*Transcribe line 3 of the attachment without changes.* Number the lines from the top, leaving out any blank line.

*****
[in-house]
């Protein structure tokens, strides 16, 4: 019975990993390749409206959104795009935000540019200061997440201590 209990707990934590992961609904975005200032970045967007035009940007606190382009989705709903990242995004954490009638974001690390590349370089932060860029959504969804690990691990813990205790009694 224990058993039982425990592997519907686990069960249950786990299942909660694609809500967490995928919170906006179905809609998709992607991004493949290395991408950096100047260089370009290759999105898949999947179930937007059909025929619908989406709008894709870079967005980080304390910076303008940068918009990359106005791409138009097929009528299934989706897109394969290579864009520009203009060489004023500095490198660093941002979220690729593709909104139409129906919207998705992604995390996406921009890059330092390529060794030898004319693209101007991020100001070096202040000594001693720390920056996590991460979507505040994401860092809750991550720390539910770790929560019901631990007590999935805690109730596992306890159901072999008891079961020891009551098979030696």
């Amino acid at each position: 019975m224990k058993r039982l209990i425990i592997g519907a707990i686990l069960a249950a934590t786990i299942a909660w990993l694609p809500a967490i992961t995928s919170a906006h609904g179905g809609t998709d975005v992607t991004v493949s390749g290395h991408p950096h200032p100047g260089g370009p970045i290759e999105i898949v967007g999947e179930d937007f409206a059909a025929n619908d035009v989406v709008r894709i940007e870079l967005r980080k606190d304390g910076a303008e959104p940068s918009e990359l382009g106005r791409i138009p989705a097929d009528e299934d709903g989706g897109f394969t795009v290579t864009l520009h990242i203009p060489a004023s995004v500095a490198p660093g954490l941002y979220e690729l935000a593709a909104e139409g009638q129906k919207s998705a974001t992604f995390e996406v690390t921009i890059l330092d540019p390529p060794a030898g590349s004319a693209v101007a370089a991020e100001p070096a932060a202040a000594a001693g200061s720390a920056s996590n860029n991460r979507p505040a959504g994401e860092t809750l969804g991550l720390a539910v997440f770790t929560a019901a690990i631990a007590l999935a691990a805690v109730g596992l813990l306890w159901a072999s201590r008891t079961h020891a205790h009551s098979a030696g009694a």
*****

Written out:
């Amino acid at each position: 019975m224990k058993r039982l209990i425990i592997g519907a707990i686990l069960a249950a934590t786990i299942a909660w990993l694609p809500a967490i992961t995928s919170a906006h609904g179905g809609t998709d975005v992607t991004v493949s390749g290395h991408p950096h200032p100047g260089g370009p970045i290759e999105i898949v967007g999947e179930d937007f409206a059909a025929n619908d035009v989406v709008r894709i940007e870079l967005r980080k606190d304390g910076a303008e959104p940068s918009e990359l382009g106005r791409i138009p989705a097929d009528e299934d709903g989706g897109f394969t795009v290579t864009l520009h990242i203009p060489a004023s995004v500095a490198p660093g954490l941002y979220e690729l935000a593709a909104e139409g009638q129906k919207s998705a974001t992604f995390e996406v690390t921009i890059l330092d540019p390529p060794a030898g590349s004319a693209v101007a370089a991020e100001p070096a932060a202040a000594a001693g200061s720390a920056s996590n860029n991460r979507p505040a959504g994401e860092t809750l969804g991550l720390a539910v997440f770790t929560a019901a690990i631990a007590l999935a691990a805690v109730g596992l813990l306890w159901a072999s201590r008891t079961h020891a205790h009551s098979a030696g009694a």